Description: Stunning interpretation of weekly portion of the Torah. This splendid work of art is a limited, signed edition, fine reproduction on canvas. The perfect gift for every joyous Jewish occasion, Bar and Bat Mitzvah, Weddings, Birthdays, Commemorations. Printed on canvas, this fine reproduction is framed without glass like an original oil painting. A real treasure to be received or to be given for a life time.
14.5" x 10" - size not including the frame. Available framed only. This item ships directly from the artist in Israel. Special Order - allow extra time for delivery. Gift wrap and/or gift cards are not available.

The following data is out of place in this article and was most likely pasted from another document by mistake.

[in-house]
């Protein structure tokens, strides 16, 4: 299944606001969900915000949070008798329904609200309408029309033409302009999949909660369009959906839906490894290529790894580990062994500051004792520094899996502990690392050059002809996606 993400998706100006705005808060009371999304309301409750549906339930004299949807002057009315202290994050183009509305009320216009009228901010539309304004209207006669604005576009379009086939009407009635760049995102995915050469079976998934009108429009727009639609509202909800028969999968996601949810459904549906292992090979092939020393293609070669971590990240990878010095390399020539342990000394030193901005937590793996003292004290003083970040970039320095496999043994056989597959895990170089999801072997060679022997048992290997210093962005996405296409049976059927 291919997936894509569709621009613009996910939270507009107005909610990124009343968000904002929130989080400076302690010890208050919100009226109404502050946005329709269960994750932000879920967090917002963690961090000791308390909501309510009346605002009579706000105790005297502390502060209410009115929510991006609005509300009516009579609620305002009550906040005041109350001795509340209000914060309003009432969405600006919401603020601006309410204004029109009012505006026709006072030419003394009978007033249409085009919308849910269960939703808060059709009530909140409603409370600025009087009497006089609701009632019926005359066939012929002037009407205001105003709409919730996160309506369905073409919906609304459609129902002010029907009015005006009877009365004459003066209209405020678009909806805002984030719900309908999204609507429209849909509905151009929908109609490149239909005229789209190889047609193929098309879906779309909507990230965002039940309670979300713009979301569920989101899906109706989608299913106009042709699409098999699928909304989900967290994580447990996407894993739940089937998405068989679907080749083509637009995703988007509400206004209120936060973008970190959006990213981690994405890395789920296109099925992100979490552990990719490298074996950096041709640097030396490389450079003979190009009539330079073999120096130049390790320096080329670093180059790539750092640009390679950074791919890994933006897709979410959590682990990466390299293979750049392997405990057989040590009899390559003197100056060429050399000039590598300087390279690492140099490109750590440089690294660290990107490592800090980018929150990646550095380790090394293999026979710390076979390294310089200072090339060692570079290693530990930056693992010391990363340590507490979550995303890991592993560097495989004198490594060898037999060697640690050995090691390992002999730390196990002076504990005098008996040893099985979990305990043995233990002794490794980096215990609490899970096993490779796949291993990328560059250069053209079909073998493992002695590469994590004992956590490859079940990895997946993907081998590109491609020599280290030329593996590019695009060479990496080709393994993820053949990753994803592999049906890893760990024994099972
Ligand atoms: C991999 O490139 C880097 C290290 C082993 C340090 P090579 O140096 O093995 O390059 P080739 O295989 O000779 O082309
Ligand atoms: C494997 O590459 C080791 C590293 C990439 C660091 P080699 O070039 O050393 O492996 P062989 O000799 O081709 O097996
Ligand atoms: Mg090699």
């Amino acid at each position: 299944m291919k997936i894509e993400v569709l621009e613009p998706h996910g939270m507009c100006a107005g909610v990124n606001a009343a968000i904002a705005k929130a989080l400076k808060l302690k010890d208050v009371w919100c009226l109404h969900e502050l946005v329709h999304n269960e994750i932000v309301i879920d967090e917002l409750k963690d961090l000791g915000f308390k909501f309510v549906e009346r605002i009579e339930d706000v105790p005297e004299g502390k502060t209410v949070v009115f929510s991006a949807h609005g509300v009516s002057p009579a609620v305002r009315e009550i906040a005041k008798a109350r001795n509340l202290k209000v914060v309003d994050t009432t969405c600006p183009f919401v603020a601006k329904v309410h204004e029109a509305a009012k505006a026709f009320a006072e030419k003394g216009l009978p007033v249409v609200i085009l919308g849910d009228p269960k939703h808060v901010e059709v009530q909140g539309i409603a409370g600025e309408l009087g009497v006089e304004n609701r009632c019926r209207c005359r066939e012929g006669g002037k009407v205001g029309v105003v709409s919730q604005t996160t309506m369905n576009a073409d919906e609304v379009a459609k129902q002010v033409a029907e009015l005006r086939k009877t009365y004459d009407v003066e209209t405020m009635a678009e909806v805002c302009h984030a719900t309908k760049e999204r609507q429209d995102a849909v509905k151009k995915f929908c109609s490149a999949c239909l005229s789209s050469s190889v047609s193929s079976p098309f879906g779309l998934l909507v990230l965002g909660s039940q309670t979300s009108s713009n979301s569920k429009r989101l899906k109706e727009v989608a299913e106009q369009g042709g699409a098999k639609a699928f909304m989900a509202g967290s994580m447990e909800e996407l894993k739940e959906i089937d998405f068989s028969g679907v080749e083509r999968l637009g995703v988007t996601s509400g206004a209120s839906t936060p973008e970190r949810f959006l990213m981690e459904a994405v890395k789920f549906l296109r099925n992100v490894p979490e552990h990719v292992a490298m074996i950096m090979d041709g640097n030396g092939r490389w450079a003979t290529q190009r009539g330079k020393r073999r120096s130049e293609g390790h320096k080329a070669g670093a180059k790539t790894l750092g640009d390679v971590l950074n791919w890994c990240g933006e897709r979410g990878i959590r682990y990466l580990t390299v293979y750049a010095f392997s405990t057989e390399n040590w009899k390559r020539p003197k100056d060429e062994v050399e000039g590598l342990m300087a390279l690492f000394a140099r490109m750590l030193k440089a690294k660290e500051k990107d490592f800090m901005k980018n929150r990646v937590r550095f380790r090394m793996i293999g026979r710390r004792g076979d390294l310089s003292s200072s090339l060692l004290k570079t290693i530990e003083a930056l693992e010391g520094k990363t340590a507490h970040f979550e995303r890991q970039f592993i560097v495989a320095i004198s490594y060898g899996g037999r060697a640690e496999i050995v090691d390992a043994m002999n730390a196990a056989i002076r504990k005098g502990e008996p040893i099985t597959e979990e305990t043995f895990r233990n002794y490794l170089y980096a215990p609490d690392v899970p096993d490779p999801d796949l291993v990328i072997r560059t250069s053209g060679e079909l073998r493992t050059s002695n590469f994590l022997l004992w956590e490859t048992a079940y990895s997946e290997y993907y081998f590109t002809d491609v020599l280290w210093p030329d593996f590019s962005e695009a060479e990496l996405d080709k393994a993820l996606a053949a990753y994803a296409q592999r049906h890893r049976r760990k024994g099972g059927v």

The book of Shmot begins directly from where the book of Genesis left off: listing the 'names' of the descendants of Jacob who came down to Egypt after Joseph. Seventy members of Jacob's family down to Egypt, but we are told they were very fertile and increased greatly in Egypt. When a new king comes to the throne in Egypt, he oppresses and enslaves the people out of fear that this growing band of Israelites might prove to be a military or political threat. When this does not succeed in curbing their growth, he issues orders to kill all new-born Israelite boys. The infant Moses, however, survives this decree, and when his mother can no longer keep him hidden, she leaves him in a basket floating on the Nile. He is found by the daughter of Pharaoh, who adopts him and hires his mother as a wet-nurse. The text then jumps ahead. Moses, now a man, seeing a taskmaster beating an Israelite slave, Moses kills the Egyptian and then must flee. He runs to Midian, where he is welcomed by a Midianite priest and is given his daughter Zipporah as a wife. She gives birth to a son. While tending his new father-in-law's flocks, Moses is called by God from the burning bush. God instructs Moses to return to Egypt to free the Israelites from slavery. Moses returns and is reunited with his Brother Aaron. Together they go and pay their first visit to Pharaoh. But Pharaoh dismisses Moses and his God, and increases the workload of the slaves.
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